Your standard operating procedures will align staff on appropriate actions to take. Note that you should establish best practices in each area of the revenue cycle and include those in your SOP. Learn about best practices in the section “How do I Optimize my Revenue Cycle Management.”

Training your staff should be ongoing and touch multiple areas. The front desk is responsible for handling most of the revenue cycle, and they need to understand how to identify and avoid common mistakes, as well as feel comfortable asking patients for payment. In addition, your providers need to be trained on accurate coding — something that has been a challenge since COVID-19.

While some smaller clinics can manage urgent care billing on their own, some find it more cost-effective to have place billing management in the hands of billing company with expertise in healthcare versus adding a designated billing specialist to the team. At a certain growth point, using a reputable medical billing company will simply be the easiest and most profitable way to manage your actual billing.  If you have a trusted RCM partner, chances are good they can provide that service as well.

Revenue Cycle Management - Billing & Operations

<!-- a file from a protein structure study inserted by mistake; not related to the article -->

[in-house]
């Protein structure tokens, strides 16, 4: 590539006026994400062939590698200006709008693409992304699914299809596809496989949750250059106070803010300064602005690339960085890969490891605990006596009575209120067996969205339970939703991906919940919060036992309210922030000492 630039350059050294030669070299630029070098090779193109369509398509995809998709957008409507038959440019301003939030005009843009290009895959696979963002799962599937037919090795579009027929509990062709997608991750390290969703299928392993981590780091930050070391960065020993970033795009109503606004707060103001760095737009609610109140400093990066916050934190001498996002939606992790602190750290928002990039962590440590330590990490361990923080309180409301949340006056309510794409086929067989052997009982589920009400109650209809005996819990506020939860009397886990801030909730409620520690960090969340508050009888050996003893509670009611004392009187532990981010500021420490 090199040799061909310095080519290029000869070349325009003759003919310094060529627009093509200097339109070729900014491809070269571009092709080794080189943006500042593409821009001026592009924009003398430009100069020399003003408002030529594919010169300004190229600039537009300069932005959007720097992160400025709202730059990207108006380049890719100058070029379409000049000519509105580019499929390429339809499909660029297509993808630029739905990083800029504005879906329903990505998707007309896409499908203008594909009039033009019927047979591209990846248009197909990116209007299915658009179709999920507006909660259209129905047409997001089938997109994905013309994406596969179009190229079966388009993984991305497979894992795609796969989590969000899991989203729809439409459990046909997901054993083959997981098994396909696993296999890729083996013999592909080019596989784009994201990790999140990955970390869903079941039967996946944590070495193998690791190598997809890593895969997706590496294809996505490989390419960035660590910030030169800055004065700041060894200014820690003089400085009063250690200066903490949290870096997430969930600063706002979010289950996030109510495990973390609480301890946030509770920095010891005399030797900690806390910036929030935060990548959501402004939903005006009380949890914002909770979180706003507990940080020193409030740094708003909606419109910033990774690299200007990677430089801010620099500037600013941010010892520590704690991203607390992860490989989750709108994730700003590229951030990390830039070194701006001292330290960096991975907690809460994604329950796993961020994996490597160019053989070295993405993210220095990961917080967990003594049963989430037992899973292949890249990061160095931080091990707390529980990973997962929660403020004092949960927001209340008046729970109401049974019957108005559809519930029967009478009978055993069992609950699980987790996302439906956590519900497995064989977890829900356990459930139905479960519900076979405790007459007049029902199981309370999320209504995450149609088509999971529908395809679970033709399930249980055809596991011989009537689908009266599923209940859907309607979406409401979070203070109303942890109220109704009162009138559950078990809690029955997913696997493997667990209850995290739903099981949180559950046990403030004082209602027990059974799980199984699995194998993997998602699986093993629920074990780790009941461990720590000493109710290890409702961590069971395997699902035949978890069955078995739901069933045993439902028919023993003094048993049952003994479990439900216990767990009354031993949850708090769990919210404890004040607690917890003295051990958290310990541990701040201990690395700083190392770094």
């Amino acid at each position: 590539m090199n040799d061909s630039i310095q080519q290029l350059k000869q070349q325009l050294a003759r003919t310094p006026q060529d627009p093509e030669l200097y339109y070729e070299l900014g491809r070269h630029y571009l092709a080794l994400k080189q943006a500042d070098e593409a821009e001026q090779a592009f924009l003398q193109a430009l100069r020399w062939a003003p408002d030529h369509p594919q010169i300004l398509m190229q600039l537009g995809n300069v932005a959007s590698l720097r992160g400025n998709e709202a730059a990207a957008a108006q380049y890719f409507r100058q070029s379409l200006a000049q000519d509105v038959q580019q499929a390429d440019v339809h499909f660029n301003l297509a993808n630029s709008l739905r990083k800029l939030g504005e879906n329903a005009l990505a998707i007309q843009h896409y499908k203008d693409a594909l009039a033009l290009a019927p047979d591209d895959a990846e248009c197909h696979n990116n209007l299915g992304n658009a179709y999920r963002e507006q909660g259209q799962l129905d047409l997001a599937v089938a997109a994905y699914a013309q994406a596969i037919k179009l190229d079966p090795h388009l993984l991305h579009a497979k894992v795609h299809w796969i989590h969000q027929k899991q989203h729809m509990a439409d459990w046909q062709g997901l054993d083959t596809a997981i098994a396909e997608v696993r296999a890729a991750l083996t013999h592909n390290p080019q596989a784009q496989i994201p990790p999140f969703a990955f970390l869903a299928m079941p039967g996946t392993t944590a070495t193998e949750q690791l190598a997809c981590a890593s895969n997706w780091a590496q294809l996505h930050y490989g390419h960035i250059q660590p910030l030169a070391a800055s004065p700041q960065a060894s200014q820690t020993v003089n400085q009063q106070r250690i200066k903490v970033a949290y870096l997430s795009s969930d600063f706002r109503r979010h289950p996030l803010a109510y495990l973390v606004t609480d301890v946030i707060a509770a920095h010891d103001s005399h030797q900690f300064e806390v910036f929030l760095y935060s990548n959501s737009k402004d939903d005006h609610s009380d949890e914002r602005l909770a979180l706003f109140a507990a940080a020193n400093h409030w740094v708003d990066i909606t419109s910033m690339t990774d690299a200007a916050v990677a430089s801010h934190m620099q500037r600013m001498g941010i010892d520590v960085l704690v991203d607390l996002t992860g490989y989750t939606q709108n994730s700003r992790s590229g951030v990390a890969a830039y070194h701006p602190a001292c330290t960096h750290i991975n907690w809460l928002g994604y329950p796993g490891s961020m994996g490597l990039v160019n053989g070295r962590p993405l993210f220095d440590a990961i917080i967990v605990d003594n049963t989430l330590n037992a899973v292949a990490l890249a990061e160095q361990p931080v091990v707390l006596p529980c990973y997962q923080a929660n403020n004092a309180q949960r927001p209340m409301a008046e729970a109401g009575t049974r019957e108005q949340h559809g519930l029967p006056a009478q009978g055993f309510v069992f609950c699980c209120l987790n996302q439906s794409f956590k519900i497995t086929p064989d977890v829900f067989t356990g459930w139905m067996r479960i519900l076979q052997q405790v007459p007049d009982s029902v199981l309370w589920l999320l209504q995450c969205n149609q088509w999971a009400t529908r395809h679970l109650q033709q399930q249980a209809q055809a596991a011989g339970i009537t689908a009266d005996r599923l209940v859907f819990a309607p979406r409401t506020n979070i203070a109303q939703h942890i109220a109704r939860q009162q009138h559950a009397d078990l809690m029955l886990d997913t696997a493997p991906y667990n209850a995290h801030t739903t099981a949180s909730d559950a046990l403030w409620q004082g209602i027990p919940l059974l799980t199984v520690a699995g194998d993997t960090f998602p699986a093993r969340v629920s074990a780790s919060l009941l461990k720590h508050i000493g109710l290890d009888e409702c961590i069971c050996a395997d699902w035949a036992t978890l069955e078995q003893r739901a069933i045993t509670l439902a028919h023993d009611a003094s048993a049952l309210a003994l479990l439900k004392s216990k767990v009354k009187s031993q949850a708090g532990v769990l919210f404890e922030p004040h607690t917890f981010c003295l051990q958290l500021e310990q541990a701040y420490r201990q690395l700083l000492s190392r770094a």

Looking for More In-depth Information?

Get the Ultimate eBook for Urgent Care Billing and Operations and learn:

  • Details on billing non-credentialed and non-contracted providers
  • 7 common missteps in urgent care coding and billing and how to avoid them
  • 10 KPIs to watch in your urgent care

Download the eBook

Is Medical Billing Another Name for Revenue Cycle Management?

While medical billing and RCM are sometimes used synonymously, they are not exactly the same. Medical billing refers to submitting and following up on claims. It’s part of the RCM process, but does not necessarily speak to all the other factors that contribute to getting paid in full, on time.

What’s important about this distinction is the ability to optimize your billing process. For example, of the 400+ billing audits the RCM experts from Experity have performed, most clinics were confident in their ability to get claims out and post cash efficiently. And while they were right, those tasks only account for about 30% to 40% of the revenue cycle.  By mistaking RCM for just billing, they were blind to numerous gaps that were delaying payment.